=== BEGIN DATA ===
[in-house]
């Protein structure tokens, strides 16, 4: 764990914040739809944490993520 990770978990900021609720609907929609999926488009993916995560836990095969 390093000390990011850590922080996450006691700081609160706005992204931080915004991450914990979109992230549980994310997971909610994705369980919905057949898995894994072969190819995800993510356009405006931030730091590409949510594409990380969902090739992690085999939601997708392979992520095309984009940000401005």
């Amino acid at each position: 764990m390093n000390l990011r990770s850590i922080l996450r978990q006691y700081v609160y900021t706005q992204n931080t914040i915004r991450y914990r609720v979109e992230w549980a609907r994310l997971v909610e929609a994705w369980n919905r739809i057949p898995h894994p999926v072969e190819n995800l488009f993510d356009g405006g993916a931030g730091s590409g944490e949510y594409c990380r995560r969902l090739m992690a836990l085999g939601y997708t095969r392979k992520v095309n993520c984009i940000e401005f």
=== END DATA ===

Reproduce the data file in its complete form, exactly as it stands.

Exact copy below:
[in-house]
């Protein structure tokens, strides 16, 4: 764990914040739809944490993520 990770978990900021609720609907929609999926488009993916995560836990095969 390093000390990011850590922080996450006691700081609160706005992204931080915004991450914990979109992230549980994310997971909610994705369980919905057949898995894994072969190819995800993510356009405006931030730091590409949510594409990380969902090739992690085999939601997708392979992520095309984009940000401005």
């Amino acid at each position: 764990m390093n000390l990011r990770s850590i922080l996450r978990q006691y700081v609160y900021t706005q992204n931080t914040i915004r991450y914990r609720v979109e992230w549980a609907r994310l997971v909610e929609a994705w369980n919905r739809i057949p898995h894994p999926v072969e190819n995800l488009f993510d356009g405006g993916a931030g730091s590409g944490e949510y594409c990380r995560r969902l090739m992690a836990l085999g939601y997708t095969r392979k992520v095309n993520c984009i940000e401005f």